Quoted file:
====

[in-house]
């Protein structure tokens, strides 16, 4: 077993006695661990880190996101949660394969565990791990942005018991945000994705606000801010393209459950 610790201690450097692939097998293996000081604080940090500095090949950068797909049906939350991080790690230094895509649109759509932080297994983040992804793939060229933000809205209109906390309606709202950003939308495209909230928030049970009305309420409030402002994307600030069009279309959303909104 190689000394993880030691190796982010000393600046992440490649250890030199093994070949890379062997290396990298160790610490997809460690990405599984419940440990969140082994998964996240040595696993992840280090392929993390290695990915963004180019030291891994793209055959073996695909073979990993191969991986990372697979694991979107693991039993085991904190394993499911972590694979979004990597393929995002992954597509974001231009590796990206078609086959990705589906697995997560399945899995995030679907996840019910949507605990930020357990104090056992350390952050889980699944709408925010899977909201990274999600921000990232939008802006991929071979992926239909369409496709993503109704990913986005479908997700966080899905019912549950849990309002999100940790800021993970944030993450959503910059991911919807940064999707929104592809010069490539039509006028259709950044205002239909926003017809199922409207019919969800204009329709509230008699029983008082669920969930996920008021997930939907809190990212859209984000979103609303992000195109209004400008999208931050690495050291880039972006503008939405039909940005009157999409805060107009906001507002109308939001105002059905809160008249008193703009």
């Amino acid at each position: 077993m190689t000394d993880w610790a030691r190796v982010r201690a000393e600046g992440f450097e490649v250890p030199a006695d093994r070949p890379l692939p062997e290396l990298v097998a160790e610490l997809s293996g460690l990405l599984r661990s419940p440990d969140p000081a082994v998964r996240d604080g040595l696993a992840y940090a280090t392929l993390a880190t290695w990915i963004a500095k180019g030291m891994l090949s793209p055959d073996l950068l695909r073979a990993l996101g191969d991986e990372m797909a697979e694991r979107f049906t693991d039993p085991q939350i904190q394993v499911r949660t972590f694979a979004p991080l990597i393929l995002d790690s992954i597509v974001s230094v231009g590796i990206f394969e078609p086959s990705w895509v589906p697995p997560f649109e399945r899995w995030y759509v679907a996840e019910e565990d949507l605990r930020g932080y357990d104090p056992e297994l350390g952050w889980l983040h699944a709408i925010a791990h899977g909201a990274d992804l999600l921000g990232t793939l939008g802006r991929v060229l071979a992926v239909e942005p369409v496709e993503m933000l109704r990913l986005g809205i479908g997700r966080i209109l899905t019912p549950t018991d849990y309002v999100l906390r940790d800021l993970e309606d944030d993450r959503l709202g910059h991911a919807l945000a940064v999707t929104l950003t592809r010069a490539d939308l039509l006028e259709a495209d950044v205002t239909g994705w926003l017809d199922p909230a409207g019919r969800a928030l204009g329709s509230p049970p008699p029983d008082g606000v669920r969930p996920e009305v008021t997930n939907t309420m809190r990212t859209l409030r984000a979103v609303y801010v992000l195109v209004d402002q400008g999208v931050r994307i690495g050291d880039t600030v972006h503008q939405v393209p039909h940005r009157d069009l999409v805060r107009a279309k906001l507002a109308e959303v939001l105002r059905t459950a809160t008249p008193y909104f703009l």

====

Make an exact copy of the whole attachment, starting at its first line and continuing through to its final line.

[in-house]
């Protein structure tokens, strides 16, 4: 077993006695661990880190996101949660394969565990791990942005018991945000994705606000801010393209459950 610790201690450097692939097998293996000081604080940090500095090949950068797909049906939350991080790690230094895509649109759509932080297994983040992804793939060229933000809205209109906390309606709202950003939308495209909230928030049970009305309420409030402002994307600030069009279309959303909104 190689000394993880030691190796982010000393600046992440490649250890030199093994070949890379062997290396990298160790610490997809460690990405599984419940440990969140082994998964996240040595696993992840280090392929993390290695990915963004180019030291891994793209055959073996695909073979990993191969991986990372697979694991979107693991039993085991904190394993499911972590694979979004990597393929995002992954597509974001231009590796990206078609086959990705589906697995997560399945899995995030679907996840019910949507605990930020357990104090056992350390952050889980699944709408925010899977909201990274999600921000990232939008802006991929071979992926239909369409496709993503109704990913986005479908997700966080899905019912549950849990309002999100940790800021993970944030993450959503910059991911919807940064999707929104592809010069490539039509006028259709950044205002239909926003017809199922409207019919969800204009329709509230008699029983008082669920969930996920008021997930939907809190990212859209984000979103609303992000195109209004400008999208931050690495050291880039972006503008939405039909940005009157999409805060107009906001507002109308939001105002059905809160008249008193703009």
């Amino acid at each position: 077993m190689t000394d993880w610790a030691r190796v982010r201690a000393e600046g992440f450097e490649v250890p030199a006695d093994r070949p890379l692939p062997e290396l990298v097998a160790e610490l997809s293996g460690l990405l599984r661990s419940p440990d969140p000081a082994v998964r996240d604080g040595l696993a992840y940090a280090t392929l993390a880190t290695w990915i963004a500095k180019g030291m891994l090949s793209p055959d073996l950068l695909r073979a990993l996101g191969d991986e990372m797909a697979e694991r979107f049906t693991d039993p085991q939350i904190q394993v499911r949660t972590f694979a979004p991080l990597i393929l995002d790690s992954i597509v974001s230094v231009g590796i990206f394969e078609p086959s990705w895509v589906p697995p997560f649109e399945r899995w995030y759509v679907a996840e019910e565990d949507l605990r930020g932080y357990d104090p056992e297994l350390g952050w889980l983040h699944a709408i925010a791990h899977g909201a990274d992804l999600l921000g990232t793939l939008g802006r991929v060229l071979a992926v239909e942005p369409v496709e993503m933000l109704r990913l986005g809205i479908g997700r966080i209109l899905t019912p549950t018991d849990y309002v999100l906390r940790d800021l993970e309606d944030d993450r959503l709202g910059h991911a919807l945000a940064v999707t929104l950003t592809r010069a490539d939308l039509l006028e259709a495209d950044v205002t239909g994705w926003l017809d199922p909230a409207g019919r969800a928030l204009g329709s509230p049970p008699p029983d008082g606000v669920r969930p996920e009305v008021t997930n939907t309420m809190r990212t859209l409030r984000a979103v609303y801010v992000l195109v209004d402002q400008g999208v931050r994307i690495g050291d880039t600030v972006h503008q939405v393209p039909h940005r009157d069009l999409v805060r107009a279309k906001l507002a109308e959303v939001l105002r059905t459950a809160t008249p008193y909104f703009l």